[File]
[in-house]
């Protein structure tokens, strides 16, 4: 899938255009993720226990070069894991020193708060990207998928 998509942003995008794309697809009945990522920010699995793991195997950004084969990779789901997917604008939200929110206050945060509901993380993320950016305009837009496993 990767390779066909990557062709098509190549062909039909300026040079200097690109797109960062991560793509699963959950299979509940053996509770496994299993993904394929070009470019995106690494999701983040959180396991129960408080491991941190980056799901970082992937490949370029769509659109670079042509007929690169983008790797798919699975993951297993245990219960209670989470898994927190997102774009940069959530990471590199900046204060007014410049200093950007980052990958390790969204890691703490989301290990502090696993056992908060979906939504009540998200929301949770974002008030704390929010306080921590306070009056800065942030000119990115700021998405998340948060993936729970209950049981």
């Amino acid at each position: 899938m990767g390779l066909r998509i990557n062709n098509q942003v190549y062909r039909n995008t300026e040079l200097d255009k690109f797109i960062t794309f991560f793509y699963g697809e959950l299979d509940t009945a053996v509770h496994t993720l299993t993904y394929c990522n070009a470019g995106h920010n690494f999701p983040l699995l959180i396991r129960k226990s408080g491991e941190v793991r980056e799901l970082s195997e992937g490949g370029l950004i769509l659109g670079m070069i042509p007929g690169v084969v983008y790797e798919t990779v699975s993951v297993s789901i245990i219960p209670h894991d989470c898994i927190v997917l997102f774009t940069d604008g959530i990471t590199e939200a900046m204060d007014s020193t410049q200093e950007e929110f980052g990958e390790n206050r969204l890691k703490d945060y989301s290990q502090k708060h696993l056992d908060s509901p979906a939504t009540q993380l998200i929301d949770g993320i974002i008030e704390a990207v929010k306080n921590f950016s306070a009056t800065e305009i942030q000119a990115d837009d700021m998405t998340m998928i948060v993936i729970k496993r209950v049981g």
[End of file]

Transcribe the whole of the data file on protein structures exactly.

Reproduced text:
[in-house]
């Protein structure tokens, strides 16, 4: 899938255009993720226990070069894991020193708060990207998928 998509942003995008794309697809009945990522920010699995793991195997950004084969990779789901997917604008939200929110206050945060509901993380993320950016305009837009496993 990767390779066909990557062709098509190549062909039909300026040079200097690109797109960062991560793509699963959950299979509940053996509770496994299993993904394929070009470019995106690494999701983040959180396991129960408080491991941190980056799901970082992937490949370029769509659109670079042509007929690169983008790797798919699975993951297993245990219960209670989470898994927190997102774009940069959530990471590199900046204060007014410049200093950007980052990958390790969204890691703490989301290990502090696993056992908060979906939504009540998200929301949770974002008030704390929010306080921590306070009056800065942030000119990115700021998405998340948060993936729970209950049981």
């Amino acid at each position: 899938m990767g390779l066909r998509i990557n062709n098509q942003v190549y062909r039909n995008t300026e040079l200097d255009k690109f797109i960062t794309f991560f793509y699963g697809e959950l299979d509940t009945a053996v509770h496994t993720l299993t993904y394929c990522n070009a470019g995106h920010n690494f999701p983040l699995l959180i396991r129960k226990s408080g491991e941190v793991r980056e799901l970082s195997e992937g490949g370029l950004i769509l659109g670079m070069i042509p007929g690169v084969v983008y790797e798919t990779v699975s993951v297993s789901i245990i219960p209670h894991d989470c898994i927190v997917l997102f774009t940069d604008g959530i990471t590199e939200a900046m204060d007014s020193t410049q200093e950007e929110f980052g990958e390790n206050r969204l890691k703490d945060y989301s290990q502090k708060h696993l056992d908060s509901p979906a939504t009540q993380l998200i929301d949770g993320i974002i008030e704390a990207v929010k306080n921590f950016s306070a009056t800065e305009i942030q000119a990115d837009d700021m998405t998340m998928i948060v993936i729970k496993r209950v049981g």